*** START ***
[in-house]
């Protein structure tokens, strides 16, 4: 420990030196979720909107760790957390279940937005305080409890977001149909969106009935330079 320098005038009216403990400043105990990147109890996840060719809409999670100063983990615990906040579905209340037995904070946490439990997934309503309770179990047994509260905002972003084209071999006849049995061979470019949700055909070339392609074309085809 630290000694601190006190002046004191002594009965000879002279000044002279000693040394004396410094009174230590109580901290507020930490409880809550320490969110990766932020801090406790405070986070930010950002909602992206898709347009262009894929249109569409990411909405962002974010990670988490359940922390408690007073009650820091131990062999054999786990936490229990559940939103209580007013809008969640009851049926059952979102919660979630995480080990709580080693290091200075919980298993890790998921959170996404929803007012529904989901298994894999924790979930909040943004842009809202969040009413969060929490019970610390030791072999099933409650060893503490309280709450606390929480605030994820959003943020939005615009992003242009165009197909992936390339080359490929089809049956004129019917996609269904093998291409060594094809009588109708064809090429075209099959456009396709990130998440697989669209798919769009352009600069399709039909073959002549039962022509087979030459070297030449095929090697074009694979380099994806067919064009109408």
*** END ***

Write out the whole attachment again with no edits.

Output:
[in-house]
């Protein structure tokens, strides 16, 4: 420990030196979720909107760790957390279940937005305080409890977001149909969106009935330079 320098005038009216403990400043105990990147109890996840060719809409999670100063983990615990906040579905209340037995904070946490439990997934309503309770179990047994509260905002972003084209071999006849049995061979470019949700055909070339392609074309085809 630290000694601190006190002046004191002594009965000879002279000044002279000693040394004396410094009174230590109580901290507020930490409880809550320490969110990766932020801090406790405070986070930010950002909602992206898709347009262009894929249109569409990411909405962002974010990670988490359940922390408690007073009650820091131990062999054999786990936490229990559940939103209580007013809008969640009851049926059952979102919660979630995480080990709580080693290091200075919980298993890790998921959170996404929803007012529904989901298994894999924790979930909040943004842009809202969040009413969060929490019970610390030791072999099933409650060893503490309280709450606390929480605030994820959003943020939005615009992003242009165009197909992936390339080359490929089809049956004129019917996609269904093998291409060594094809009588109708064809090429075209099959456009396709990130998440697989669209798919769009352009600069399709039909073959002549039962022509087979030459070297030449095929090697074009694979380099994806067919064009109408």